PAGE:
(b) can be calculated using existing data.  (c) cannot be calculated using existing data, because the government does not distinguish between imports and domestic products once the imports have entered the country–imports are assumed to be indistinguishable from the domestic products that they compete with.  (d) in theory can be calculated using Census data on individual industries to measure shipments, and then link that with the import and export data.  In practice, however, we don’t know whether the imports are competing with domestic products, or used in the production of the domestic product, which makes a big difference.

To get back to the original question. How much of retail sales flows through to imports? I can use the BEA’s input-out tables to take a stab at (b).  And by making some assumptions about the relative price of imports and domestic goods, I can make a stab at (a).  Here are  my sentences about the calculations. I would appreciate  anyone who cite these numbers quote whole sentences.

**My preliminary and tentative calculations–which I reserve the right to revise or completely repudiate at any moment–suggest that roughly  15% of every retail spending dollar flows overseas.  However, my preliminary and tentative calculations also suggest that 25-30% of the goods we buy are made overseas. **

The first number corresponds to concept (b), and the second range corresponds to concept (a).  They answer different questions. (b) answers the question about increased retail spending and overall job creation. For some products–notably consumer electronics–it may be that nearly 100% of the products we buy are made overseas, but the cost of the good only accounts for 60% of the final price.   So even complete penetration means that 40% of the consumer spending dollar on a big-screen television still goes to support retail clerks and truckers.

On the other hand, (a) answers the question about retail spending and manufacturing production.  How much does an extra retail dollar go to get factories running again…if we spend more on big screen televisions, it has very little direct impact on manufacturing jobs in the U.S.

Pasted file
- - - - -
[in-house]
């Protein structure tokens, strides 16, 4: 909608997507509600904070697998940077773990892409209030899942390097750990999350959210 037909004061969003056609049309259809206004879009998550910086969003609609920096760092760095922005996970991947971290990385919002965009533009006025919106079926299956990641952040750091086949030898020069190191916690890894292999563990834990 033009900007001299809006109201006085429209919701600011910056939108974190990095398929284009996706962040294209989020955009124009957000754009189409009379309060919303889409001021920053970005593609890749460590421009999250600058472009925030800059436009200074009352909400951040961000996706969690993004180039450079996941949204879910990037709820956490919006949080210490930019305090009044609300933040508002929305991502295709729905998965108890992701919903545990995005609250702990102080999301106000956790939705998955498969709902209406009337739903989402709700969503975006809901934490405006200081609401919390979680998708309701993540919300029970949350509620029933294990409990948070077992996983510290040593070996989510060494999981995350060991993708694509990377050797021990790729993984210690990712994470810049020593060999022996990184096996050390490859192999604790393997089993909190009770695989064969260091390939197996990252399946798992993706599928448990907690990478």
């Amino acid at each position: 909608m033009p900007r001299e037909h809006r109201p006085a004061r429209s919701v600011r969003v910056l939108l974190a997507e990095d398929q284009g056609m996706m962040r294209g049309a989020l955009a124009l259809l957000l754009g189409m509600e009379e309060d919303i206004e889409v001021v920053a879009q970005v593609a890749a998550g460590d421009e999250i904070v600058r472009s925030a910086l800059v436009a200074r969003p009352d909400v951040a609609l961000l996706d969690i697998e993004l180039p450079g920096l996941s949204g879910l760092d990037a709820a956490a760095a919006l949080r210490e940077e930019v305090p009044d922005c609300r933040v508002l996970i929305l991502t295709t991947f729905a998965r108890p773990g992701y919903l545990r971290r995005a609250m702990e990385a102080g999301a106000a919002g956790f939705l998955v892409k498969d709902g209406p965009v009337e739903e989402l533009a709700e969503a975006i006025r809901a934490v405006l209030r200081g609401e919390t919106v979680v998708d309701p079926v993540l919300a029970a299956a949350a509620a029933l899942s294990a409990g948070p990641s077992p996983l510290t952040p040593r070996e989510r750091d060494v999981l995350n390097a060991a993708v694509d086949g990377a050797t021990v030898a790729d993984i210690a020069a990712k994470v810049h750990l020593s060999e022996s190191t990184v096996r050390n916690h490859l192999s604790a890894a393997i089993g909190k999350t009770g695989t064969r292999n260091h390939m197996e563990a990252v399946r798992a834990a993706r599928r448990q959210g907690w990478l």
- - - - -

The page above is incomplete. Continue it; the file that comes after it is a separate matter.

I thank any of you kind people who got down to the bottom of this long and baroque post. I’m getting closer to understanding what’s going on.

Comments

  1. Yes, but is what you’re trying to understand worth understanding at all? Most of us don’t care where these goods come from: if somebody abroad is willing to do the work cheaper, we’re glad to make that deal. Your work on these stats can only be used to implement idiotic tariffs, that would charge all of us more so the few lazy Americans in those protected sectors, unable to compete in a free and fair market, would then make more off those goods.

    • Or as a first-level effort to zoom in and identify trade partners trying to take an industry through export subsidies and publicly shame them.

      • No, because we don’t need to pore over stats to figure that out, we just look at the bills on the congressional record that they’re trying to push through, that’s easy.🙂 The only reason to crunch through the stats is to create some sort of sham intellectual justification for such protectionism. Otherwise, we just let the market figure it out and consumers will buy whatever they like best and do those price calculations themselves.

  2. mike shupp says:

    Maybe I miss something here.

    Effectively, 10 thousand tables are sold in the USA at a cost of $2000 each (half for producing the tables, half for shipping). The Chinese enter the market with cheaper tables — say, $600 bucks for production, $100 for shipping across the Pacific Ocean, $1000 for domestic truckage — at a total of $1700.